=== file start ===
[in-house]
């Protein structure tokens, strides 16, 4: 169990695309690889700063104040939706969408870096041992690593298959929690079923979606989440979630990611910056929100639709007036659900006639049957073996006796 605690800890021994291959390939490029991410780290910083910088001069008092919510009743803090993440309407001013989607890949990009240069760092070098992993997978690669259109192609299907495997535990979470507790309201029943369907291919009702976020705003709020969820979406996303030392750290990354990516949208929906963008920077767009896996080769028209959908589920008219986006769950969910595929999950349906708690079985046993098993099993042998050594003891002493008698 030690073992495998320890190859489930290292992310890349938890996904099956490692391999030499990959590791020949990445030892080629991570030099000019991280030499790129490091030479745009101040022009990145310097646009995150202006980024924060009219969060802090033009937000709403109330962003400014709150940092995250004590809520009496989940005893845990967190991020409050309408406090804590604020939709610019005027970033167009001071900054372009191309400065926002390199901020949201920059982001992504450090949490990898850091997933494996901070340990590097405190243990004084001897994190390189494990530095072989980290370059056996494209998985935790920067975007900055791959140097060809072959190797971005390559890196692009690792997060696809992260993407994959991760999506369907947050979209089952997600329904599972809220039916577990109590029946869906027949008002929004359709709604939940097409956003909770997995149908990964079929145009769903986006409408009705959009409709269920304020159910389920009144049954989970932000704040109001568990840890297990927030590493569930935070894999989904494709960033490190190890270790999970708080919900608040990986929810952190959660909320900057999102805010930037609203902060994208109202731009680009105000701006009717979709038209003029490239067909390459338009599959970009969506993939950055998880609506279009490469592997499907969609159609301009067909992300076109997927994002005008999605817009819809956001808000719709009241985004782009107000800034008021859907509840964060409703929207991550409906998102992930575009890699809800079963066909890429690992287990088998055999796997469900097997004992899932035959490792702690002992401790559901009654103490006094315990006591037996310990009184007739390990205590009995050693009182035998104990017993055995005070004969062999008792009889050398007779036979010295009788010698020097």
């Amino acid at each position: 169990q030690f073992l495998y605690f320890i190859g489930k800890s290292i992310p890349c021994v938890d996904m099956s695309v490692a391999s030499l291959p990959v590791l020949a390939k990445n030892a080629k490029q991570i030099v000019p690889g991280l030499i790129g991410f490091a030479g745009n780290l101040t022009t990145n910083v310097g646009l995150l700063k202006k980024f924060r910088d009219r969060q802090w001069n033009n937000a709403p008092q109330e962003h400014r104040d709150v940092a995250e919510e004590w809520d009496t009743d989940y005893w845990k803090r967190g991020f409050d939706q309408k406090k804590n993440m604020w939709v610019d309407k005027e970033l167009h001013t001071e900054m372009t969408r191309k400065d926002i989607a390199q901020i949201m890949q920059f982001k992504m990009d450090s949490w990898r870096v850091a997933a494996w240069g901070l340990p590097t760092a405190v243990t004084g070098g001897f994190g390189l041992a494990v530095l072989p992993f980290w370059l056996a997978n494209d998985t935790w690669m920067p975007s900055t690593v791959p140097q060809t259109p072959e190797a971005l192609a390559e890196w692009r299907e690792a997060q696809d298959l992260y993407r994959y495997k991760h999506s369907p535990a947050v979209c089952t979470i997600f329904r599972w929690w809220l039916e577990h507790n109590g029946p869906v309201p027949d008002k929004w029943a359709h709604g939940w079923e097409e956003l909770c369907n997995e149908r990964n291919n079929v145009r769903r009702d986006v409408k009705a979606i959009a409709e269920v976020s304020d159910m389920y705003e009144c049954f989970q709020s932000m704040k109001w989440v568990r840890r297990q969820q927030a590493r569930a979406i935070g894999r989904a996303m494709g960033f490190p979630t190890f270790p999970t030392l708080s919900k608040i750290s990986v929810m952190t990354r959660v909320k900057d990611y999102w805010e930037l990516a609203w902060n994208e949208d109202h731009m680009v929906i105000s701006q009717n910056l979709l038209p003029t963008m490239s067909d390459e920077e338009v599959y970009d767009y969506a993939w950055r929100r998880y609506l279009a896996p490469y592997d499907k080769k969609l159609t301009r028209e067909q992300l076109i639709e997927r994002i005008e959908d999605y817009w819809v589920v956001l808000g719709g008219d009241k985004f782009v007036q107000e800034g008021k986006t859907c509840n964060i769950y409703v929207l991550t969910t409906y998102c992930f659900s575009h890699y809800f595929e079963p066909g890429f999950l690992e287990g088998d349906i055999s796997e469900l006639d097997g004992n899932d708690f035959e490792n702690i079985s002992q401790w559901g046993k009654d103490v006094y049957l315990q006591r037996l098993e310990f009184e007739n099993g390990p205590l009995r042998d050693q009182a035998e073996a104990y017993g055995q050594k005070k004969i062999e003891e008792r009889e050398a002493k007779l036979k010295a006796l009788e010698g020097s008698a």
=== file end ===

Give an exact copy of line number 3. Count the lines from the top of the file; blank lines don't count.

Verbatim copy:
């Amino acid at each position: 169990q030690f073992l495998y605690f320890i190859g489930k800890s290292i992310p890349c021994v938890d996904m099956s695309v490692a391999s030499l291959p990959v590791l020949a390939k990445n030892a080629k490029q991570i030099v000019p690889g991280l030499i790129g991410f490091a030479g745009n780290l101040t022009t990145n910083v310097g646009l995150l700063k202006k980024f924060r910088d009219r969060q802090w001069n033009n937000a709403p008092q109330e962003h400014r104040d709150v940092a995250e919510e004590w809520d009496t009743d989940y005893w845990k803090r967190g991020f409050d939706q309408k406090k804590n993440m604020w939709v610019d309407k005027e970033l167009h001013t001071e900054m372009t969408r191309k400065d926002i989607a390199q901020i949201m890949q920059f982001k992504m990009d450090s949490w990898r870096v850091a997933a494996w240069g901070l340990p590097t760092a405190v243990t004084g070098g001897f994190g390189l041992a494990v530095l072989p992993f980290w370059l056996a997978n494209d998985t935790w690669m920067p975007s900055t690593v791959p140097q060809t259109p072959e190797a971005l192609a390559e890196w692009r299907e690792a997060q696809d298959l992260y993407r994959y495997k991760h999506s369907p535990a947050v979209c089952t979470i997600f329904r599972w929690w809220l039916e577990h507790n109590g029946p869906v309201p027949d008002k929004w029943a359709h709604g939940w079923e097409e956003l909770c369907n997995e149908r990964n291919n079929v145009r769903r009702d986006v409408k009705a979606i959009a409709e269920v976020s304020d159910m389920y705003e009144c049954f989970q709020s932000m704040k109001w989440v568990r840890r297990q969820q927030a590493r569930a979406i935070g894999r989904a996303m494709g960033f490190p979630t190890f270790p999970t030392l708080s919900k608040i750290s990986v929810m952190t990354r959660v909320k900057d990611y999102w805010e930037l990516a609203w902060n994208e949208d109202h731009m680009v929906i105000s701006q009717n910056l979709l038209p003029t963008m490239s067909d390459e920077e338009v599959y970009d767009y969506a993939w950055r929100r998880y609506l279009a896996p490469y592997d499907k080769k969609l159609t301009r028209e067909q992300l076109i639709e997927r994002i005008e959908d999605y817009w819809v589920v956001l808000g719709g008219d009241k985004f782009v007036q107000e800034g008021k986006t859907c509840n964060i769950y409703v929207l991550t969910t409906y998102c992930f659900s575009h890699y809800f595929e079963p066909g890429f999950l690992e287990g088998d349906i055999s796997e469900l006639d097997g004992n899932d708690f035959e490792n702690i079985s002992q401790w559901g046993k009654d103490v006094y049957l315990q006591r037996l098993e310990f009184e007739n099993g390990p205590l009995r042998d050693q009182a035998e073996a104990y017993g055995q050594k005070k004969i062999e003891e008792r009889e050398a002493k007779l036979k010295a006796l009788e010698g020097s008698a």